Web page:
Encore Michigan

Planet Ant Shows what “Reality” really is With ‘Real Companion’

Review September 15, 2019 Tanya Gazdik

HAMTRAMCK, Mich.— Viewers of reality TV shows generally come in two varieties.

One type of fan deludes themselves into believing that what they are seeing is real and unscripted–that the cameras are merely voyeurs to “real life” happenings. The second group, a tad cynical, believes that just like any other TV program, what they are seeing is scripted, and the characters they are watching are actors, pretending to be “real people.”

In reality, it’s somewhere in between. And the trauma that comes with growing up on camera can’t be discounted.

Real Companion, a new play by Detroit native Margaret Edwartowski at Planet Ant, explores what happens to reality show characters when the shows are over and they are forced to be “real people.”

In this case, its Colin (Quan Chambers), who is recovering from an accident after engaging in hi-jinks with another child reality star, Andy (Pat Roache.) Colin’s mother Irene (JM Ethridge) hires nursing student Cassie (Asia Hicks) to be his caretaker while she takes off on a month-long tour promoting the book she wrote about her life as the mom of a reality TV star.

Cassie, who Hicks plays with total authenticity, was “raised by hippies,” so she has no idea that Colin, Andy and Irene are pseudo celebrities. Even after she finds out, she’s largely unimpressed, and at times is repulsed when some of the old episodes are described. That’s in large contrast to her somewhat daft boyfriend Matt (Baron King) who is clearly starstruck by the two young men, even after they treat him like a punchline to a bad joke.

The two-act play is billed as a comedy, and there are indeed many laughs. But the show has several poignant moments as Colin struggles to establish an identity post-reality TV show. Down-to-earth and upbeat Cassie is the perfect person to help give him some perspective, along with bringing him down a notch when he tries to exploit his physical ailment.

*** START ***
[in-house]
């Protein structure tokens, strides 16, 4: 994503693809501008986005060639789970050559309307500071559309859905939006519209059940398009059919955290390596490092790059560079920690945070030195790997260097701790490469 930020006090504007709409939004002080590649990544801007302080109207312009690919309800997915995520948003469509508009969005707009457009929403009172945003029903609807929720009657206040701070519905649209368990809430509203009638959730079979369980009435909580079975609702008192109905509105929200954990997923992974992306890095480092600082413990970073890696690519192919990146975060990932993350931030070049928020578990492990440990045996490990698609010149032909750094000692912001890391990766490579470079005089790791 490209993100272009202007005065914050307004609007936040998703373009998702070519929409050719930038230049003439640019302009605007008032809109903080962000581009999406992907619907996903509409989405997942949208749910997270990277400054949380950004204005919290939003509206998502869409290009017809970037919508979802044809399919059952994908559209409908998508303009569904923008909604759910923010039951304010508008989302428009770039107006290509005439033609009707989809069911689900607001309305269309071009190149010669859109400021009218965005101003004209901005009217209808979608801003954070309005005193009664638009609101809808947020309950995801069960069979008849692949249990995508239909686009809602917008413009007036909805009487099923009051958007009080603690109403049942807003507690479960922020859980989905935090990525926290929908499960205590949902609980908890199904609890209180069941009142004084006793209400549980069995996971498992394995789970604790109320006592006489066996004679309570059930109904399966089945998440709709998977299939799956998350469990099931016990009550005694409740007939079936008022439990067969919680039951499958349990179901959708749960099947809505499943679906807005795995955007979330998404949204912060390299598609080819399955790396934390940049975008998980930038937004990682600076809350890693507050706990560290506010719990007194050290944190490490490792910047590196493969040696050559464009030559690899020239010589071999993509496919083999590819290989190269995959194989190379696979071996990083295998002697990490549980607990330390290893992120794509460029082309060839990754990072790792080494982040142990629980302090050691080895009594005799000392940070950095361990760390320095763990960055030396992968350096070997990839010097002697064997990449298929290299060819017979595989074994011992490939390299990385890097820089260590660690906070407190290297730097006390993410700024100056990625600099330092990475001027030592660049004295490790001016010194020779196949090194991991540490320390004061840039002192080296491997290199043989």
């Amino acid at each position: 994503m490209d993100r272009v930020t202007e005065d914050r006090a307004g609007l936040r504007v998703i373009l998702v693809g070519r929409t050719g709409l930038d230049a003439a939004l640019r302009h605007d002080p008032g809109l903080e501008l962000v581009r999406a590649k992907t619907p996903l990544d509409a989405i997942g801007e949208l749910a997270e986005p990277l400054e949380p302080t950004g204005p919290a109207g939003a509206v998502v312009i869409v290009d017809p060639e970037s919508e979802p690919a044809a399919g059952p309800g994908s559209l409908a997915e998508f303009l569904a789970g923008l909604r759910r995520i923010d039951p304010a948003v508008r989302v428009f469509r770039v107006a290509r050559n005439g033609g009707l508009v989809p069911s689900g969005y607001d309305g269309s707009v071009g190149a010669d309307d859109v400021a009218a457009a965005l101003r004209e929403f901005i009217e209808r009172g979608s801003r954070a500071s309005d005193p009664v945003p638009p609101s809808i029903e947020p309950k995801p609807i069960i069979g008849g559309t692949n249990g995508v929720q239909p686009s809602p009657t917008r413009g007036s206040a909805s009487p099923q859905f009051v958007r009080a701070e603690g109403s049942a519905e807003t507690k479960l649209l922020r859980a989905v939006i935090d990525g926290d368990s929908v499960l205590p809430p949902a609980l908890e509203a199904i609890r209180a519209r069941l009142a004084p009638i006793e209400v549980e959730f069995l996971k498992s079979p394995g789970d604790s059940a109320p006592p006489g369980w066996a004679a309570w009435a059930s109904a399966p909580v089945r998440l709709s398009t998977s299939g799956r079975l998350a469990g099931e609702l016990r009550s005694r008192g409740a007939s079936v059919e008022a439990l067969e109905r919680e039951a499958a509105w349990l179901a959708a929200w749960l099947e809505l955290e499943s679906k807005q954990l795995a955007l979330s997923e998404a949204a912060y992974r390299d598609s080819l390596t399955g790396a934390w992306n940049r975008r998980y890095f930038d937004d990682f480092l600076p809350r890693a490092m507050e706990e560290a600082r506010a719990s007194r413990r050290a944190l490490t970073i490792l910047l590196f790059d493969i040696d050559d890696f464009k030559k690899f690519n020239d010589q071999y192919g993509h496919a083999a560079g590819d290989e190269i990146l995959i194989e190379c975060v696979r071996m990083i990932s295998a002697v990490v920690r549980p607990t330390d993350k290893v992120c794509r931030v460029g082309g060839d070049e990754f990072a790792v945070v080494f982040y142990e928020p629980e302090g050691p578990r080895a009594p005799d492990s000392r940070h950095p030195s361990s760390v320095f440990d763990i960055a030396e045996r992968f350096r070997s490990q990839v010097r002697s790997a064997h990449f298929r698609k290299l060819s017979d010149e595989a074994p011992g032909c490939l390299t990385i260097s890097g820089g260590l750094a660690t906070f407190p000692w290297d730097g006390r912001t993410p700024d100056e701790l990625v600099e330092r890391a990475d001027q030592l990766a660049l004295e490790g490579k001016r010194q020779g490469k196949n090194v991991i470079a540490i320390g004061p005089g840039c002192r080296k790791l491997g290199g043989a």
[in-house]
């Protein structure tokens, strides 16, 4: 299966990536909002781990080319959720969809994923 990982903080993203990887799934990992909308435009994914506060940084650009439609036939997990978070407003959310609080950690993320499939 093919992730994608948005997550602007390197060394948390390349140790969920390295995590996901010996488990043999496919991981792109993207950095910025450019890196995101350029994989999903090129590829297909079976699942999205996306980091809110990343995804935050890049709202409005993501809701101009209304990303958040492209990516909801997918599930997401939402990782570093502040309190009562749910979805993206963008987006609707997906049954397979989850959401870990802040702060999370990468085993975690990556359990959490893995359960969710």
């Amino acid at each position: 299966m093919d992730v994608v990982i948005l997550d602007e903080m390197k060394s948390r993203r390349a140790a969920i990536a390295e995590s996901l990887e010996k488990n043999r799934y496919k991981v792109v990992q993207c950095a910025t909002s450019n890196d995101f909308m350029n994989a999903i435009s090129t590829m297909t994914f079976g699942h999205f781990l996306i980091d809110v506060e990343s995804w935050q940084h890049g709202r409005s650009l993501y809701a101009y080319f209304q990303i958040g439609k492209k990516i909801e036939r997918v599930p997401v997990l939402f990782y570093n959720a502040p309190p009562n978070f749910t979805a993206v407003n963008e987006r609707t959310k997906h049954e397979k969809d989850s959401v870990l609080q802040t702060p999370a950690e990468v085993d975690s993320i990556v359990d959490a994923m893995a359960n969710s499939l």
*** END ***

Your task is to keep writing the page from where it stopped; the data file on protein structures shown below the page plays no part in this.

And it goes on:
All scenes are set in Colin’s large bedroom, featuring a bed, couch and table. Colin, with his shattered legs, is relegated to either the wheelchair or bed and requires Cassie’s assistance for trips to the bathroom and personal hygiene. Mikey Brown is stage manager and scenic designer, while Emilio Rodrigues directs.

Across the board, this is a perfectly cast and well-acted production and it’s hard to single out any one performance as being more significant than the others.

Roache as the self-medicating via alcohol Andy is memorable as it’s always high drama when he’s around. His character is at times grating, but the audience comes to understand why he’s so messed up after learning about details of his life and truly dysfunctional family. Fresh-faced Cassie is instantly likable and maintains her positive energy, even with the at-times whiney Colin, who seems to relish his martyrdom.

The show breaks after 45 minutes, and the audience is definitely left wanting more. The 30 minutes of the second half move quickly as the audience learns what is to be the fate of Andy and Colin.

Although the ending is mostly feel-good, there’s enough reality in it to make it feel real, kind of like reality TV.

Week of 9/25/2023

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